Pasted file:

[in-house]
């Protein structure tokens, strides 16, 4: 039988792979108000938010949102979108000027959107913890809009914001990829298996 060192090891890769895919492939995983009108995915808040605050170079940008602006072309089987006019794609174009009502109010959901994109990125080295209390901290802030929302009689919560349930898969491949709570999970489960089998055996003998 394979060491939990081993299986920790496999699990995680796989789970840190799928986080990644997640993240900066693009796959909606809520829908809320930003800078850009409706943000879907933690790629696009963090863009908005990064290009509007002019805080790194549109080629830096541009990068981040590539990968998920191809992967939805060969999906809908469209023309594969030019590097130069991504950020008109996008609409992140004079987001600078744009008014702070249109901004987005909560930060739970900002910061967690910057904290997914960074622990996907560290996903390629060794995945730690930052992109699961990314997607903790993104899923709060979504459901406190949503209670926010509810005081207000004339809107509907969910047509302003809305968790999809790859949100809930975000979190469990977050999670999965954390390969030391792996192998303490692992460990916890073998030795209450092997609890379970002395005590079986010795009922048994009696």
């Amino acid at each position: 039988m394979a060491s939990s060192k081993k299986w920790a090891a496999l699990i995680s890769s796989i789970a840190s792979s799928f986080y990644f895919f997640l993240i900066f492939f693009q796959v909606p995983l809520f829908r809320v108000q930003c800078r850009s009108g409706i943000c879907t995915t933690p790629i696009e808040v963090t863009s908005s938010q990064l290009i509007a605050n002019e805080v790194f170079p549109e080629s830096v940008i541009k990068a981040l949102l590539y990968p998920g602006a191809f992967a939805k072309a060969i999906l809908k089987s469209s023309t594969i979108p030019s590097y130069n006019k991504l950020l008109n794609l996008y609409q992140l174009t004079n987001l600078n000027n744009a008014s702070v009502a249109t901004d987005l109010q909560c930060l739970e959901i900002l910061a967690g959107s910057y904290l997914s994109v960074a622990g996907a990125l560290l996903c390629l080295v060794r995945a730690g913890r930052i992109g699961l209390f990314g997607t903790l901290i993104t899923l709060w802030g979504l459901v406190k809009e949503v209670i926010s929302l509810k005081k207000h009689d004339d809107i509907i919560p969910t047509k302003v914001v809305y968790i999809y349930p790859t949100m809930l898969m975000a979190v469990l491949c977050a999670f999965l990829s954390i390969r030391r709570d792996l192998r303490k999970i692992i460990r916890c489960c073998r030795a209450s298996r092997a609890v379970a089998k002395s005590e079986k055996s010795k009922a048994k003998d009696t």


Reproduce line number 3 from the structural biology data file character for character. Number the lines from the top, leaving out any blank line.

């Amino acid at each position: 039988m394979a060491s939990s060192k081993k299986w920790a090891a496999l699990i995680s890769s796989i789970a840190s792979s799928f986080y990644f895919f997640l993240i900066f492939f693009q796959v909606p995983l809520f829908r809320v108000q930003c800078r850009s009108g409706i943000c879907t995915t933690p790629i696009e808040v963090t863009s908005s938010q990064l290009i509007a605050n002019e805080v790194f170079p549109e080629s830096v940008i541009k990068a981040l949102l590539y990968p998920g602006a191809f992967a939805k072309a060969i999906l809908k089987s469209s023309t594969i979108p030019s590097y130069n006019k991504l950020l008109n794609l996008y609409q992140l174009t004079n987001l600078n000027n744009a008014s702070v009502a249109t901004d987005l109010q909560c930060l739970e959901i900002l910061a967690g959107s910057y904290l997914s994109v960074a622990g996907a990125l560290l996903c390629l080295v060794r995945a730690g913890r930052i992109g699961l209390f990314g997607t903790l901290i993104t899923l709060w802030g979504l459901v406190k809009e949503v209670i926010s929302l509810k005081k207000h009689d004339d809107i509907i919560p969910t047509k302003v914001v809305y968790i999809y349930p790859t949100m809930l898969m975000a979190v469990l491949c977050a999670f999965l990829s954390i390969r030391r709570d792996l192998r303490k999970i692992i460990r916890c489960c073998r030795a209450s298996r092997a609890v379970a089998k002395s005590e079986k055996s010795k009922a048994k003998d009696t």